Full Text Available This case study was developed from an actual scenario by Dr. Steve Leybourne of Boston University.  The case documents the historical evolution of an organization, and has been used successfully in courses dealing with organizational and cultural change, and the utilization of ‘soft skills’ in project-based management. This is a short case, ideal for classroom use and discussion.  The issues are easily accessible to students, and there is a single wide ranging question that allows for the inclusion of many issues surrounding strategic decision-making, and behavioural and cultural change. Alpha was one of the earlier companies in the USA to invest in large, edge-of-town superstores, with plentiful free vehicle parking, selling food and related household products. Alpha was created in the 1950s as a subsidiary of a major publicly quoted retail group.  It started business by opening a string of very large discount stores in converted industrial and warehouse premises in the south of the United States. In the early days shoppers were offered a limited range of very competitively priced products. When Alpha went public in 1981 it was the fourth largest food retailer in the US, selling an ever-widening range of food and non-food products.  Its success continued to be based on high volume, low margins and good value for money, under the slogan of ‘Alpha Price.’

  17. Alpha-mannosidosis

    DEFF Research Database (Denmark)

    Borgwardt, Line; Stensland, Hilde Monica Frostad Riise; Olsen, Klaus Juul

    2015-01-01

    of the three subgroups of genotype/subcellular localisation and the clinical and biochemical data were done to investigate the potential relationship between genotype and phenotype in alpha-mannosidosis. Statistical analyses were performed using the SPSS software. Analyses of covariance were performed...

  18. Invariant subsets under compact quantum group actions

    OpenAIRE

    Huang, Huichi

    2012-01-01

    We investigate compact quantum group actions on unital $C^*$-algebras by analyzing invariant subsets and invariant states. In particular, we come up with the concept of compact quantum group orbits and use it to show that countable compact metrizable spaces with infinitely many points are not quantum homogeneous spaces.

  19. Equationally Compact Acts : Coproducts / Peeter Normak

    Index Scriptorium Estoniae

    Normak, Peeter

    1998-01-01

    In this article equational compactness of acts and its generalizations are discussed. As equational compactness does not carry over to coproducts a slight generalization of c-equational campactness is introduced. It is proved that a coproduct of acts is c-equationally compact if and only if all components are c-equationally campact

  20. Formation and evolution of compact binaries

    NARCIS (Netherlands)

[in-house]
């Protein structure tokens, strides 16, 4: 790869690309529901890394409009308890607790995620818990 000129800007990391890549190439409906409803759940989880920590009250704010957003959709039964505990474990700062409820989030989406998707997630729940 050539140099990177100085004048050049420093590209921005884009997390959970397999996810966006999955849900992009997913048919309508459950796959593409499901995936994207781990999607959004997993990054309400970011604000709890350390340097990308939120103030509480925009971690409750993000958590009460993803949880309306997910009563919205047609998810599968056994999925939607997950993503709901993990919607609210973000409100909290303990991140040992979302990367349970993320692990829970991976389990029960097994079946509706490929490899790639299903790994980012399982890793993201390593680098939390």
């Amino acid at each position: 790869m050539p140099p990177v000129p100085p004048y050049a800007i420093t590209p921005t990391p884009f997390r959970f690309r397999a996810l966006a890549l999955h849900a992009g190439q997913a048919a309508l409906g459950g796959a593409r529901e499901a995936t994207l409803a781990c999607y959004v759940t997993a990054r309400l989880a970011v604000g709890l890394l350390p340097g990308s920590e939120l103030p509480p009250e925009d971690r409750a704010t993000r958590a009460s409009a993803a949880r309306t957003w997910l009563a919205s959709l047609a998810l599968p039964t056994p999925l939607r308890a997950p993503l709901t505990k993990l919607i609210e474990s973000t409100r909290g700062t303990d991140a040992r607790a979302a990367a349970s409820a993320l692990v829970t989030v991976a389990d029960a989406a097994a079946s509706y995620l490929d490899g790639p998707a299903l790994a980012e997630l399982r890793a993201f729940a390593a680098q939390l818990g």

Sluijs, Marcel Vincent van der

    2006-01-01

    In this thesis we investigate the formation and evolution of compact binaries. Chapters 2 through 4 deal with the formation of luminous, ultra-compact X-ray binaries in globular clusters. We show that the proposed scenario of magnetic capture produces too few ultra-compact X-ray binaries to explain

  1. Radial-velocity variations in Alpha Ori, Alpha Sco, and Alpha Her

    International Nuclear Information System (INIS)

    Smith, M.A.; Patten, B.M.; Goldberg, L.

    1989-01-01

    Radial-velocity observations of Alpha Ori, Alpha Sco A, and Alpha Her A are used to study radial-velocity periodicities in M supergiants. The data refer to several metallic lines in the H-alpha region and to H-alpha itself. It is shown that Alpha Ori and Alpha Sco A have cycle lengths of about 1 yr and semiamplitudes of 2 km/s. It is suggested that many semiregular red supergiant varibles such as Alpha Ori may be heading toward chaos. All three stars show short-term stochastic flucutations with an amplitude of 1-2 km/s. It is found that the long-term variability of H-alpha velocities may be a consequence of intermittent failed ejections. 58 refs

  2. Compact sources for eyesafe illumination

    Science.gov (United States)

    Baranova, Nadia; Pu, Rui; Stebbins, Kenneth; Bystryak, Ilya; Rayno, Michael; Ezzo, Kevin; DePriest, Christopher

    2018-02-01

    Q-peak has demonstrated a compact, pulsed eyesafe laser architecture operating with >10 mJ pulse energies at repetition rates as high as 160 Hz. The design leverages an end-pumped solid-state laser geometry to produce adequate eyesafe beam quality (M2˜4), while also providing a path toward higher-density laser architectures for pulsed eyesafe applications. The baseline discussed in this paper has shown a unique capability for high-pulse repetition rates in a compact package, and offers additional potential for power scaling based on birefringence compensation. The laser consists of an actively Q-switched oscillator cavity producing pulse widths designed to fit within a volume of 3760 cm3. We will discuss details of the optical system design, modeled thermal effects and stress-induced birefringence, as well as experimental advantages of the end-pumped laser geometry, along with proposed paths to higher eyesafe pulse energies.

  3. Magnetohydrodynamical processes near compact objects

    International Nuclear Information System (INIS)

    Bisnovatyi Kogan, G.S.

    1979-01-01